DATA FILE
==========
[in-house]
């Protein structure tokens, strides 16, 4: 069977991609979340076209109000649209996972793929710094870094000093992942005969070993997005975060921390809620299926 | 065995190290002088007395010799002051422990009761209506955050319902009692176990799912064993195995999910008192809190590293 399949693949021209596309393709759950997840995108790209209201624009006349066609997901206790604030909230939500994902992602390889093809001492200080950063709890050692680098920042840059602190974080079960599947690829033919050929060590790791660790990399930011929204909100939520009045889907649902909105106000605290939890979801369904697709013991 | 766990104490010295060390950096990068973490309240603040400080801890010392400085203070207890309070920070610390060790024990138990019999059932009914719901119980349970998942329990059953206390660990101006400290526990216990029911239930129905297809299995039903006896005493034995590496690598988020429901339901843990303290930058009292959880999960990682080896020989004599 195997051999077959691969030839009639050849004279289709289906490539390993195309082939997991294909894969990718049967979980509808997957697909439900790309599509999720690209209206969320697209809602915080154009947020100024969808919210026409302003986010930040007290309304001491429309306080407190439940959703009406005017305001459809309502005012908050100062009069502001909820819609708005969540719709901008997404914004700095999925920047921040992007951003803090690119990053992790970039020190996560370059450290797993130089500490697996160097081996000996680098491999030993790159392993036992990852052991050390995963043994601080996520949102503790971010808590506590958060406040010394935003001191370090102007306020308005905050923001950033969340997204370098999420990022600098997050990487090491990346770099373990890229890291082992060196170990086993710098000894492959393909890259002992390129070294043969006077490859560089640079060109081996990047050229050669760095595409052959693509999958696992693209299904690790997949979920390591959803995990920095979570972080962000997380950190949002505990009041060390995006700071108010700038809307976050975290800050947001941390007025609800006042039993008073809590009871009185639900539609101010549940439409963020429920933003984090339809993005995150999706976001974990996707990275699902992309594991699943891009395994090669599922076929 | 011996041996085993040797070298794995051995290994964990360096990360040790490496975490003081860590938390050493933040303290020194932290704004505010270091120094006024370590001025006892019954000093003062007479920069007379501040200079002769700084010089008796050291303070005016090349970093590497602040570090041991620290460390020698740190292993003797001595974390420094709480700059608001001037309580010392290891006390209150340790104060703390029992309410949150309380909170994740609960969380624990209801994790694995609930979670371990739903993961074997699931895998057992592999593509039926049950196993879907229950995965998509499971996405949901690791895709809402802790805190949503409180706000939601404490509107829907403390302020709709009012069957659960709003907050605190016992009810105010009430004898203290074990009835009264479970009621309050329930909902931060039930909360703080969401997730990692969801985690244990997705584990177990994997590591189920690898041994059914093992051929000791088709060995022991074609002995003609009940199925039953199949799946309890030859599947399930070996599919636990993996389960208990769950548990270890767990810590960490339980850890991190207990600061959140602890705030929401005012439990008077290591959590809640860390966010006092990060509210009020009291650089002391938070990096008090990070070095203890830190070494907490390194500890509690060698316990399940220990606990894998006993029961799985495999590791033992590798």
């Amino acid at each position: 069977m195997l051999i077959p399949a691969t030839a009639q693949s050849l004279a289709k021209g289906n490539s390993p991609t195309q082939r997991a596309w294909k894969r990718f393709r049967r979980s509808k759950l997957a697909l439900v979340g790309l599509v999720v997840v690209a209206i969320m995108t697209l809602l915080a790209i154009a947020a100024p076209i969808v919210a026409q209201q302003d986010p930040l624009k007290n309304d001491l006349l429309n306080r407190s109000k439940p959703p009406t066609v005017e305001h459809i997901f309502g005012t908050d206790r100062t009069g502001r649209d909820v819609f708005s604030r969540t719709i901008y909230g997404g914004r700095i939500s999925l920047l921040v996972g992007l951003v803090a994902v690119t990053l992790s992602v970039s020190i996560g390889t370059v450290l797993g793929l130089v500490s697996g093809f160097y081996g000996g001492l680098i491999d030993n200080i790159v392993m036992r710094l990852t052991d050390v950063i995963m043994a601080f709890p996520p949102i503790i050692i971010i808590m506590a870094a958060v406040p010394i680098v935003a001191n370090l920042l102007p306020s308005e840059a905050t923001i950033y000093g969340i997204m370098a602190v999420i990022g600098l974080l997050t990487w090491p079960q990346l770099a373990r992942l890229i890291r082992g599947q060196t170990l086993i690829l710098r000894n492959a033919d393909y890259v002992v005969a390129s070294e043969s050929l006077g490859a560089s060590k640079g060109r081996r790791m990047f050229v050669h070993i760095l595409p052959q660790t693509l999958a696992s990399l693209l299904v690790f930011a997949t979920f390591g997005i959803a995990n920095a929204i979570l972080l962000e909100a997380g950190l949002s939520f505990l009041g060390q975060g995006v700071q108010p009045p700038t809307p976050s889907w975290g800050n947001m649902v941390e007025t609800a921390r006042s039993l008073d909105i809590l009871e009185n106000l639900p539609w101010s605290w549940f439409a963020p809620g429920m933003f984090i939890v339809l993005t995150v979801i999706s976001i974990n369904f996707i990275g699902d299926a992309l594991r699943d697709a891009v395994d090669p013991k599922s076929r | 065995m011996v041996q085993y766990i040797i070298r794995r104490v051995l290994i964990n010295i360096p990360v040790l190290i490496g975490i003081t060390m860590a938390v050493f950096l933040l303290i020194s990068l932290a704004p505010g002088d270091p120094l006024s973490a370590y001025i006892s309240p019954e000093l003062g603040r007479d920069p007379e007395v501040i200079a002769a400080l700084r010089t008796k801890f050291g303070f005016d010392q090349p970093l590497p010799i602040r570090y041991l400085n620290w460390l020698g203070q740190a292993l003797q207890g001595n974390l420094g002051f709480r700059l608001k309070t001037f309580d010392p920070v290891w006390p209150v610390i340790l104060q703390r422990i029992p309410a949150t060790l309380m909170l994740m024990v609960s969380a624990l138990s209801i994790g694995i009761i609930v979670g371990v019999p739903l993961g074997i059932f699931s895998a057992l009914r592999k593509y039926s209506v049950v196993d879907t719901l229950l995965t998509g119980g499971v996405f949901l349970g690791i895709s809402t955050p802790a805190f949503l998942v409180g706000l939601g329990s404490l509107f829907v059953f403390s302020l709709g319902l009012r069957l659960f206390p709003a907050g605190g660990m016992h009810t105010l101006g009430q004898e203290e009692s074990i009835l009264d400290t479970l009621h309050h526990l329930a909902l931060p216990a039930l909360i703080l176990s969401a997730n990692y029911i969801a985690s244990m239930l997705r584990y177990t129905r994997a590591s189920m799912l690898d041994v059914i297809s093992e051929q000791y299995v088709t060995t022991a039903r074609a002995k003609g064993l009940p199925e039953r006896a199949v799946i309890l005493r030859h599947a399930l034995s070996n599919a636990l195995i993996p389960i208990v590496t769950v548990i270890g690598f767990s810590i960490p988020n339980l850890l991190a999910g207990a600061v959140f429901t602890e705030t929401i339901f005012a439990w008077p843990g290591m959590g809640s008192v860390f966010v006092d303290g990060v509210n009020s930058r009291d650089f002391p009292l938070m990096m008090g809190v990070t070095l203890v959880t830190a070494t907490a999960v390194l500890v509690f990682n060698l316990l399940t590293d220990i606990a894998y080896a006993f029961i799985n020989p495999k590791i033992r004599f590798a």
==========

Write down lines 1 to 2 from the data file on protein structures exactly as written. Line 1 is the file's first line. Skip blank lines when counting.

[in-house]
């Protein structure tokens, strides 16, 4: 069977991609979340076209109000649209996972793929710094870094000093992942005969070993997005975060921390809620299926 | 065995190290002088007395010799002051422990009761209506955050319902009692176990799912064993195995999910008192809190590293 399949693949021209596309393709759950997840995108790209209201624009006349066609997901206790604030909230939500994902992602390889093809001492200080950063709890050692680098920042840059602190974080079960599947690829033919050929060590790791660790990399930011929204909100939520009045889907649902909105106000605290939890979801369904697709013991 | 766990104490010295060390950096990068973490309240603040400080801890010392400085203070207890309070920070610390060790024990138990019999059932009914719901119980349970998942329990059953206390660990101006400290526990216990029911239930129905297809299995039903006896005493034995590496690598988020429901339901843990303290930058009292959880999960990682080896020989004599 195997051999077959691969030839009639050849004279289709289906490539390993195309082939997991294909894969990718049967979980509808997957697909439900790309599509999720690209209206969320697209809602915080154009947020100024969808919210026409302003986010930040007290309304001491429309306080407190439940959703009406005017305001459809309502005012908050100062009069502001909820819609708005969540719709901008997404914004700095999925920047921040992007951003803090690119990053992790970039020190996560370059450290797993130089500490697996160097081996000996680098491999030993790159392993036992990852052991050390995963043994601080996520949102503790971010808590506590958060406040010394935003001191370090102007306020308005905050923001950033969340997204370098999420990022600098997050990487090491990346770099373990890229890291082992060196170990086993710098000894492959393909890259002992390129070294043969006077490859560089640079060109081996990047050229050669760095595409052959693509999958696992693209299904690790997949979920390591959803995990920095979570972080962000997380950190949002505990009041060390995006700071108010700038809307976050975290800050947001941390007025609800006042039993008073809590009871009185639900539609101010549940439409963020429920933003984090339809993005995150999706976001974990996707990275699902992309594991699943891009395994090669599922076929 | 011996041996085993040797070298794995051995290994964990360096990360040790490496975490003081860590938390050493933040303290020194932290704004505010270091120094006024370590001025006892019954000093003062007479920069007379501040200079002769700084010089008796050291303070005016090349970093590497602040570090041991620290460390020698740190292993003797001595974390420094709480700059608001001037309580010392290891006390209150340790104060703390029992309410949150309380909170994740609960969380624990209801994790694995609930979670371990739903993961074997699931895998057992592999593509039926049950196993879907229950995965998509499971996405949901690791895709809402802790805190949503409180706000939601404490509107829907403390302020709709009012069957659960709003907050605190016992009810105010009430004898203290074990009835009264479970009621309050329930909902931060039930909360703080969401997730990692969801985690244990997705584990177990994997590591189920690898041994059914093992051929000791088709060995022991074609002995003609009940199925039953199949799946309890030859599947399930070996599919636990993996389960208990769950548990270890767990810590960490339980850890991190207990600061959140602890705030929401005012439990008077290591959590809640860390966010006092990060509210009020009291650089002391938070990096008090990070070095203890830190070494907490390194500890509690060698316990399940220990606990894998006993029961799985495999590791033992590798």